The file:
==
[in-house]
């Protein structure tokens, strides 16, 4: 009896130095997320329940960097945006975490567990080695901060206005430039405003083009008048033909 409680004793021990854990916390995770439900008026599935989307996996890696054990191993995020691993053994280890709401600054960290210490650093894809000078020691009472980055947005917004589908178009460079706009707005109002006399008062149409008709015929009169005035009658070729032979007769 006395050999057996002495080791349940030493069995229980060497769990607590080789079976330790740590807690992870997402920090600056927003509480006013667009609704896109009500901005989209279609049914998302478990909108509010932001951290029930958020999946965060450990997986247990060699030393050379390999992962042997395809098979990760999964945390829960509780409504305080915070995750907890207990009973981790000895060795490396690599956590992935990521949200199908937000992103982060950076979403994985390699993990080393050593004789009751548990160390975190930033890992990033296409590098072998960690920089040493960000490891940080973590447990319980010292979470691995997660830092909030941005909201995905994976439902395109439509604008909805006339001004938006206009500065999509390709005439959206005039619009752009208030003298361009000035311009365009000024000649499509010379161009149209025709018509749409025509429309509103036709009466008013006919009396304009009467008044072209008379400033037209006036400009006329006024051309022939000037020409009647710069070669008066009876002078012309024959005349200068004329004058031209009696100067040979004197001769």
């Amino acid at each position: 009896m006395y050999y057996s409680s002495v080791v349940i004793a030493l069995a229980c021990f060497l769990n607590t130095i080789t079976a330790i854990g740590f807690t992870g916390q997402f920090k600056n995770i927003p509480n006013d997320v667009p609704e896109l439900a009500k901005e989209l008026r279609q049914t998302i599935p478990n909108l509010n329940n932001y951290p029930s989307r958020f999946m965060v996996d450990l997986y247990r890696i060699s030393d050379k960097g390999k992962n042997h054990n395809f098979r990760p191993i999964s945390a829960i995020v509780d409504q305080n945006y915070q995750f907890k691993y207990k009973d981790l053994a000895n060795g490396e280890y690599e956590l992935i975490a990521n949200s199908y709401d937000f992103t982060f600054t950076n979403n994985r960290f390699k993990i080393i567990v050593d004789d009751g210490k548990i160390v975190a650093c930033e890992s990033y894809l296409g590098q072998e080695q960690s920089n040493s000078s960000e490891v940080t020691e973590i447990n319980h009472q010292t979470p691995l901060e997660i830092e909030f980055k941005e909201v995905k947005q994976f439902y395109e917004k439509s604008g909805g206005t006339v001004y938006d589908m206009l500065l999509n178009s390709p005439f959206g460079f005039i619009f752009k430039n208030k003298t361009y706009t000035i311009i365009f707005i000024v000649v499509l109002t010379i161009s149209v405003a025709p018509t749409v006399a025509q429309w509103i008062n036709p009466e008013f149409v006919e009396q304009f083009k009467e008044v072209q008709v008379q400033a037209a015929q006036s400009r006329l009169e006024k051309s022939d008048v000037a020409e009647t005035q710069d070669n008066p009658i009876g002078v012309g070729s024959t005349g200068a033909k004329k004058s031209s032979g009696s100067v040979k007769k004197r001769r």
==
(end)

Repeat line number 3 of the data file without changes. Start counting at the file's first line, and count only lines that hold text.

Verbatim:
């Amino acid at each position: 009896m006395y050999y057996s409680s002495v080791v349940i004793a030493l069995a229980c021990f060497l769990n607590t130095i080789t079976a330790i854990g740590f807690t992870g916390q997402f920090k600056n995770i927003p509480n006013d997320v667009p609704e896109l439900a009500k901005e989209l008026r279609q049914t998302i599935p478990n909108l509010n329940n932001y951290p029930s989307r958020f999946m965060v996996d450990l997986y247990r890696i060699s030393d050379k960097g390999k992962n042997h054990n395809f098979r990760p191993i999964s945390a829960i995020v509780d409504q305080n945006y915070q995750f907890k691993y207990k009973d981790l053994a000895n060795g490396e280890y690599e956590l992935i975490a990521n949200s199908y709401d937000f992103t982060f600054t950076n979403n994985r960290f390699k993990i080393i567990v050593d004789d009751g210490k548990i160390v975190a650093c930033e890992s990033y894809l296409g590098q072998e080695q960690s920089n040493s000078s960000e490891v940080t020691e973590i447990n319980h009472q010292t979470p691995l901060e997660i830092e909030f980055k941005e909201v995905k947005q994976f439902y395109e917004k439509s604008g909805g206005t006339v001004y938006d589908m206009l500065l999509n178009s390709p005439f959206g460079f005039i619009f752009k430039n208030k003298t361009y706009t000035i311009i365009f707005i000024v000649v499509l109002t010379i161009s149209v405003a025709p018509t749409v006399a025509q429309w509103i008062n036709p009466e008013f149409v006919e009396q304009f083009k009467e008044v072209q008709v008379q400033a037209a015929q006036s400009r006329l009169e006024k051309s022939d008048v000037a020409e009647t005035q710069d070669n008066p009658i009876g002078v012309g070729s024959t005349g200068a033909k004329k004058s031209s032979g009696s100067v040979k007769k004197r001769r």